The National Flag of Swaziland
Swaziland was granted a good deal of autonomy in the 1800's, as the tribes already had a well-functioning government, so was not seen as needing control. Indeed, in 1881, the British signed a deal guaranteeing the Swazi peoples independence. The flag in use was made up of alternating light and dark blue stripes, with a Swazi shield placed in the centre.
However, with the advent of the Boer wars, the British took over the territory, and controlled it as a protectorate, attached to the Transvaal. This led to the Transvaal Vierkleur being flown over Swaziland.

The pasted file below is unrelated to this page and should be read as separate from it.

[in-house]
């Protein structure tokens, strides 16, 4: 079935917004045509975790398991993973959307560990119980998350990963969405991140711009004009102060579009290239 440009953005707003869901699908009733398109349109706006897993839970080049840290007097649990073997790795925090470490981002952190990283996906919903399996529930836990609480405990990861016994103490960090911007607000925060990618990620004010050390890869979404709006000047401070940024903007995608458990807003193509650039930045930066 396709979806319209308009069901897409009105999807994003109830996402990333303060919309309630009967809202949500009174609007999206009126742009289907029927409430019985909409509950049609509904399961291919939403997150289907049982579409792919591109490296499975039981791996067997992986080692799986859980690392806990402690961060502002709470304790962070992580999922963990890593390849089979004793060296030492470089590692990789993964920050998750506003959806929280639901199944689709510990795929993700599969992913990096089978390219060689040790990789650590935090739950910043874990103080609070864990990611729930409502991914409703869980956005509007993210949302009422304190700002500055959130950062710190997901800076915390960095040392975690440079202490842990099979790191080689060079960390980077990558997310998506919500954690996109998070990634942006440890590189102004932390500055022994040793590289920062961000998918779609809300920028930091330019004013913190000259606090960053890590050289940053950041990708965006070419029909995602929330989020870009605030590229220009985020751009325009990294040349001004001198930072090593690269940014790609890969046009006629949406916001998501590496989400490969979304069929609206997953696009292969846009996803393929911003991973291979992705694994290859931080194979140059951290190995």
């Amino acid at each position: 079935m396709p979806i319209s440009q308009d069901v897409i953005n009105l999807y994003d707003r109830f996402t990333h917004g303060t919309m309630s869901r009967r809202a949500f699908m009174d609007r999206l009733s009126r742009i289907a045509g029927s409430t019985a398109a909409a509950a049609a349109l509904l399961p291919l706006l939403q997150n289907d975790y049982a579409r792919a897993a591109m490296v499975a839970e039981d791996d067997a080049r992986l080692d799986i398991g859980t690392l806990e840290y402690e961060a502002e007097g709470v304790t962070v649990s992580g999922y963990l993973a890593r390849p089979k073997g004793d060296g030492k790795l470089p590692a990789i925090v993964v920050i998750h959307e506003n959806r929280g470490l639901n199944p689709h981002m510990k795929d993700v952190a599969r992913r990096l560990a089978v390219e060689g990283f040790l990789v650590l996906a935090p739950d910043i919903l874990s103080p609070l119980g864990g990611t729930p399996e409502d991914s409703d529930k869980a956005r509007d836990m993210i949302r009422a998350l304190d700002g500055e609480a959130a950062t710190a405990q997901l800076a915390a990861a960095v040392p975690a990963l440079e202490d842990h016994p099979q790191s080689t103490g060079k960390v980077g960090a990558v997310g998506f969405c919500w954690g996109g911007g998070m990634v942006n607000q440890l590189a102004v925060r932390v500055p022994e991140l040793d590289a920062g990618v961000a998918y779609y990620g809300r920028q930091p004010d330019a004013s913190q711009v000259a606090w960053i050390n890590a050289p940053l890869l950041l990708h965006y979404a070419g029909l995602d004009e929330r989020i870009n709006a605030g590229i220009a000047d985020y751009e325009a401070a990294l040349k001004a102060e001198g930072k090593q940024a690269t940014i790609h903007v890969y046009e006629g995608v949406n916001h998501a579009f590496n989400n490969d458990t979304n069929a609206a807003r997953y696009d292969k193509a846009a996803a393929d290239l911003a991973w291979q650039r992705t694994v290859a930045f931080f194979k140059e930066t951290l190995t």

In 1968, Swaziland finally gained its independence, and set up a constitutional monarchy system of government. However, in 1973, the king suspended the constitution, and ruled by decree. Whilst political activity has been on the increase in recent years, power is still in the hands of the king.
The flag adopted in 1968 consists of 5 horizontal stripes. A central red stripe bound by 2 blue stripes. With 2 thin yellow stripes dividing them. The red represents past battles, the blue represents peace and stability, and the yellow represents the natural resources of the nation.
In the centre of the flag is a Swazi shield, coloured black and white. This is to show harmony between the black and white peoples that live in Swaziland. The shield is reinforced with a staff, and above the staff are 2 Assegai style spears.